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Non-Patent Citations
Reference
1 *Anodic Protection, Riggs and Locke, pp. 223 and 224, Plenum Publishing, 1981.
2 *Kirk Othmer, Encyclopedia of Chemical Technology, vol. 20, 2nd ed. (1969) pp. 323, 324, 352 358, 369, 372 374.
3Kirk-Othmer, Encyclopedia of Chemical Technology, vol. 20, 2nd ed. (1969) pp. 323, 324, 352-358, 369, 372-374.
Referenced by
Citing PatentFiling datePublication dateApplicantTitle
US4997492 *Jun 8, 1990Mar 5, 1991Nippon Mining Co., Ltd.Method of producing anode materials for electrolytic uses
US5061358 *Jun 8, 1990Oct 29, 1991Nippon Mining Co., Ltd.Insoluble anodes for producing manganese dioxide consisting essentially of a titanium-nickel alloy
US6214198Dec 21, 1998Apr 10, 2001Kerr-Mcgee Chemical LlcMethod of producing high discharge capacity electrolytic manganese dioxide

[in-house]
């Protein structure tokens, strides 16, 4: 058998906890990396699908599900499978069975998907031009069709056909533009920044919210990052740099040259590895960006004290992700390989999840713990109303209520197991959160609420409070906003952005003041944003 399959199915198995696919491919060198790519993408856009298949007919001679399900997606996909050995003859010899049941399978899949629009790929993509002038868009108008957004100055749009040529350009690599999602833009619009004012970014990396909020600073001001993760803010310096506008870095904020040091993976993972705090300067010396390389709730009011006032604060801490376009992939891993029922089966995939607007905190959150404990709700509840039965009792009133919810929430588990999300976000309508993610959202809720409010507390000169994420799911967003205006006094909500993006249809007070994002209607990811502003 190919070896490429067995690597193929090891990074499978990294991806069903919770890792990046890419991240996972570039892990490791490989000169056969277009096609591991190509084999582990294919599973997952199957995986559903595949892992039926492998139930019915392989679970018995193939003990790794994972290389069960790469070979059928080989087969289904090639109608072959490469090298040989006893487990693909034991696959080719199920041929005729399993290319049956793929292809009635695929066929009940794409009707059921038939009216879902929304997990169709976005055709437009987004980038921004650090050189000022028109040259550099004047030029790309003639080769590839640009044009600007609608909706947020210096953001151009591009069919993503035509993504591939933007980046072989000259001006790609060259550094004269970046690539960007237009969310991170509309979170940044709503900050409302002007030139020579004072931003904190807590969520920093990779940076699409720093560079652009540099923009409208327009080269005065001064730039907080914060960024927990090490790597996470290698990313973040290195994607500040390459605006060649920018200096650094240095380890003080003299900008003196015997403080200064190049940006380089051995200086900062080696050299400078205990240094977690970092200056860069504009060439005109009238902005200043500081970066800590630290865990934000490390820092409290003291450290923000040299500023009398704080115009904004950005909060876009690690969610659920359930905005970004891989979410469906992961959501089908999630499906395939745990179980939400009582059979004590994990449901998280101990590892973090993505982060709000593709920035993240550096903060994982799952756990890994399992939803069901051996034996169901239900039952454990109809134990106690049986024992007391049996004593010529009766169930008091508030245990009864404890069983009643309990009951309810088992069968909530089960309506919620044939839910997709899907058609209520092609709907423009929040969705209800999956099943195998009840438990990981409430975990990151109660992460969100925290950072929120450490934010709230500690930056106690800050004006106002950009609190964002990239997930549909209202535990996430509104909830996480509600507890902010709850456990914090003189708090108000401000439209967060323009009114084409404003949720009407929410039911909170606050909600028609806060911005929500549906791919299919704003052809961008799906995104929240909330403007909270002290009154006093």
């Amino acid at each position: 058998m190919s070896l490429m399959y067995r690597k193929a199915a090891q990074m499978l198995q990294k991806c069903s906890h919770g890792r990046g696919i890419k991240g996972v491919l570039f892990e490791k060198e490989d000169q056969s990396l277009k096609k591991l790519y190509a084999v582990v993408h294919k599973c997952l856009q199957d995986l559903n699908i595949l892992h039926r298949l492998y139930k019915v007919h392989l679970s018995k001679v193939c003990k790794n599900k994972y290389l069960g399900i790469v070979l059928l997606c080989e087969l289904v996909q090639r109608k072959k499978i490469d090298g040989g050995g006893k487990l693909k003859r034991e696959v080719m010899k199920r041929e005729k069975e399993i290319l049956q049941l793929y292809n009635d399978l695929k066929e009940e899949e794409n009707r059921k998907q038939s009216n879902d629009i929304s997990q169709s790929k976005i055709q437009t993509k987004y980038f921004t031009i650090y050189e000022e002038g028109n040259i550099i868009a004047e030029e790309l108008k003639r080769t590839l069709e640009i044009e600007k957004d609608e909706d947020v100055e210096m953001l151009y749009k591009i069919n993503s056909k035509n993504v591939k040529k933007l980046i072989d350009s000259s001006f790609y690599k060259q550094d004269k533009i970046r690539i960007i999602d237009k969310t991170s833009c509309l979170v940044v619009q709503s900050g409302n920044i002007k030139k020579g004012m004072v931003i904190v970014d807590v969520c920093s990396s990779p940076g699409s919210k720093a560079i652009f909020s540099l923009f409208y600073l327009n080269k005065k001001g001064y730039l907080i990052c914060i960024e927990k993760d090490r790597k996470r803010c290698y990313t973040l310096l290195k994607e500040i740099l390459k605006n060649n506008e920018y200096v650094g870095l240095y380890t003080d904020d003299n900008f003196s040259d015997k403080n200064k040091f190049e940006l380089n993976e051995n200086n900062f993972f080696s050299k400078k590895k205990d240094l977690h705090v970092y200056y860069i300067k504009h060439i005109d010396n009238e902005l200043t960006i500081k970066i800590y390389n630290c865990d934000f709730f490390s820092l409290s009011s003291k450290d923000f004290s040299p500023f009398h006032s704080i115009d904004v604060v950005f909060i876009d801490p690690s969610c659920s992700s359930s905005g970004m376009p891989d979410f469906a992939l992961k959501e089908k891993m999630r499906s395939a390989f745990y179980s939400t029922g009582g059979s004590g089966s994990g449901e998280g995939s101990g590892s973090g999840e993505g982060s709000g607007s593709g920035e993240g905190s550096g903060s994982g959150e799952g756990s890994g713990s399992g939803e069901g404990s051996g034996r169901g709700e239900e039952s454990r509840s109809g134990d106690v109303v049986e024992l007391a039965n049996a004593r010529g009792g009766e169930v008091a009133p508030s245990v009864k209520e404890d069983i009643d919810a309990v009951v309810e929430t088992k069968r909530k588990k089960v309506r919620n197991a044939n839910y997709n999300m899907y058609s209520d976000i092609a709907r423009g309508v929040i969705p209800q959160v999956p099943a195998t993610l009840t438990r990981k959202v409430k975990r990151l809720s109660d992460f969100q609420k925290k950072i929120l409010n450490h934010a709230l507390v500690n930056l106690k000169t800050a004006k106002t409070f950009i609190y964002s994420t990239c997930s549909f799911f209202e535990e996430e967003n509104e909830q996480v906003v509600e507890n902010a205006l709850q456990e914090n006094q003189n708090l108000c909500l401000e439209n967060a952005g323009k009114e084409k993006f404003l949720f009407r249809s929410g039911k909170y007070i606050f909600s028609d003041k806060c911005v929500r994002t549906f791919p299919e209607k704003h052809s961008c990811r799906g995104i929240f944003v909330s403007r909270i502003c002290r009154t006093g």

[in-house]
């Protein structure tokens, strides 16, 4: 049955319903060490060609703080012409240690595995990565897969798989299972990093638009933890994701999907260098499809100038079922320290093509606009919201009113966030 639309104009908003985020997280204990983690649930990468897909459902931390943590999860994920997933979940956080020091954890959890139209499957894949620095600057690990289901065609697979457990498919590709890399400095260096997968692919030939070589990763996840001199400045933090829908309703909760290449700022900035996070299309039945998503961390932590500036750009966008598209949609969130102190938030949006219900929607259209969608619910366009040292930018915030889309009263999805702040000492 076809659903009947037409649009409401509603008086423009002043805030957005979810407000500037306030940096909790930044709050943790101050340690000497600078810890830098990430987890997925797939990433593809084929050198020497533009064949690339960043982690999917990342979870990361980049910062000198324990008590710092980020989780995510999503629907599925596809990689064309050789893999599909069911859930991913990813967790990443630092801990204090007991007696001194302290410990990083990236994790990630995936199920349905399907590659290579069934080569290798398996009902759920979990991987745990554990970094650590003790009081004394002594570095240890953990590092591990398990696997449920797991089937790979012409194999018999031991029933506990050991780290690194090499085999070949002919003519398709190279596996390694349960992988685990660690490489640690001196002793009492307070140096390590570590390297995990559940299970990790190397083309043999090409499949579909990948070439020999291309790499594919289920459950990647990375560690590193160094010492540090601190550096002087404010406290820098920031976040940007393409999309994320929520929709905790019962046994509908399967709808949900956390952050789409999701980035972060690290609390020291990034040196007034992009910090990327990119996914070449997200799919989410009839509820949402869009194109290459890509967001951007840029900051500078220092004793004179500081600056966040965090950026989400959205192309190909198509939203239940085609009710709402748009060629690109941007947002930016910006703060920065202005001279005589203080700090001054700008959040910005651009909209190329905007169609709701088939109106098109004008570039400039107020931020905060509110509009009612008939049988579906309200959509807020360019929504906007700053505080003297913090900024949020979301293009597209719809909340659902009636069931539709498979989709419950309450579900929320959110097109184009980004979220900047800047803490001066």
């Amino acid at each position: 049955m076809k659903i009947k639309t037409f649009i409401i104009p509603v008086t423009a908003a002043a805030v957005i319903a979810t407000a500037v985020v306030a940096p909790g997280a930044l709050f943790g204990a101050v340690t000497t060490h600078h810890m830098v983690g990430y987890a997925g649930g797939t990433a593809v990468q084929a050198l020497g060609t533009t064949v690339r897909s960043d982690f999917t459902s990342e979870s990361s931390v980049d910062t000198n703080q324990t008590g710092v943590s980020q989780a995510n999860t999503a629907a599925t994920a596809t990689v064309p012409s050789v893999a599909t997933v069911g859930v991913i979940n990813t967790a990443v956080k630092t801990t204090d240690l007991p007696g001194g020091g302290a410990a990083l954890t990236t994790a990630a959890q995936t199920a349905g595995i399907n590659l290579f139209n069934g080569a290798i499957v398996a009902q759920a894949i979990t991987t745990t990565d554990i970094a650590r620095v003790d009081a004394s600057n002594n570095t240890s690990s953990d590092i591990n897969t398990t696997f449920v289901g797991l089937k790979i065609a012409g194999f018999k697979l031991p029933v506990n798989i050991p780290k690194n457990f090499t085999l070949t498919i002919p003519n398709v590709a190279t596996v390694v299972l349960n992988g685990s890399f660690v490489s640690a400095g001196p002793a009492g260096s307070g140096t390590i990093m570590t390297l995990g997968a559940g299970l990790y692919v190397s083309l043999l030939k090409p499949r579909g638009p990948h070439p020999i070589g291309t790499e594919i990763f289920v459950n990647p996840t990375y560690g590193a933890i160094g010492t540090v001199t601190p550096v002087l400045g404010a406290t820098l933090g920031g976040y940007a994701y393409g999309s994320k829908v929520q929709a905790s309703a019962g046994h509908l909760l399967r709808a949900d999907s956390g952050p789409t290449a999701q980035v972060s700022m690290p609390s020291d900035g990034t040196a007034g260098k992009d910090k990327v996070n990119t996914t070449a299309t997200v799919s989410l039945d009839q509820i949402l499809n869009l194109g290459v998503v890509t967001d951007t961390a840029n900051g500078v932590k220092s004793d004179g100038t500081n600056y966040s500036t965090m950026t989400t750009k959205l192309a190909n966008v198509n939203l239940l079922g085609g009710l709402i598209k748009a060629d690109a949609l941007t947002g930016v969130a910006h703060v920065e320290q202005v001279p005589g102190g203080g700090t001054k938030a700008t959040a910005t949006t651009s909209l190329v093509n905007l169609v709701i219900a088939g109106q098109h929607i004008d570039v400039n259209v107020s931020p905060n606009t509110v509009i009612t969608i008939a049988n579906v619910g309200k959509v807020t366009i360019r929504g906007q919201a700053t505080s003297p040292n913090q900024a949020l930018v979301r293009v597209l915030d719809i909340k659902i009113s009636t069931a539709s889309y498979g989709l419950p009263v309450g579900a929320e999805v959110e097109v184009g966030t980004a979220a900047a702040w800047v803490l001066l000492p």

US7677961Sep 30, 2005Mar 16, 2010JMP Aquisition Corp.Fume hood drive system to prevent cocking of a sash
EP0992599A1 *Sep 1, 1999Apr 12, 2000Sumitomo Metal Industries LimitedTitanium alloy and method for producing the same
WO1989011554A1 *May 8, 1989Nov 30, 1989Kerr Mc Gee Chem CorpMethod of treating a titanium structure
Classifications
U.S. Classification204/293
International ClassificationC25B11/04, C22C14/00, C25B11/10
Cooperative ClassificationC25B11/0431, C22C14/00
European ClassificationC22C14/00, C25B11/04B4B
Legal Events
DateCodeEventDescription
Nov 8, 1999FPAYFee payment
Year of fee payment: 12
Apr 5, 1999ASAssignment
Owner name: KERR-MCGEE CHEMICAL LLC, OKLAHOMA
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Aug 3, 1995FPAYFee payment
Year of fee payment: 8
May 28, 1991FPAYFee payment
Year of fee payment: 4
Nov 18, 1986ASAssignment
Owner name: KERR-MCGEE CHEMICAL CORPORATION, KERR-MCGEE CENTER
Free format text: ASSIGNMENT OF ASSIGNORS INTEREST.;ASSIGNOR:RIGGS, OLEN L. JR.;REEL/FRAME:004632/0772
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Owner name: KERR-MCGEE CHEMICAL CORPORATION,OKLAHOMA
Free format text: ASSIGNMENT OF ASSIGNORS INTEREST;ASSIGNOR:RIGGS, OLEN L. JR.;US-ASSIGNMENT DATABASE UPDATED:20100524;REEL/FRAME:4632/772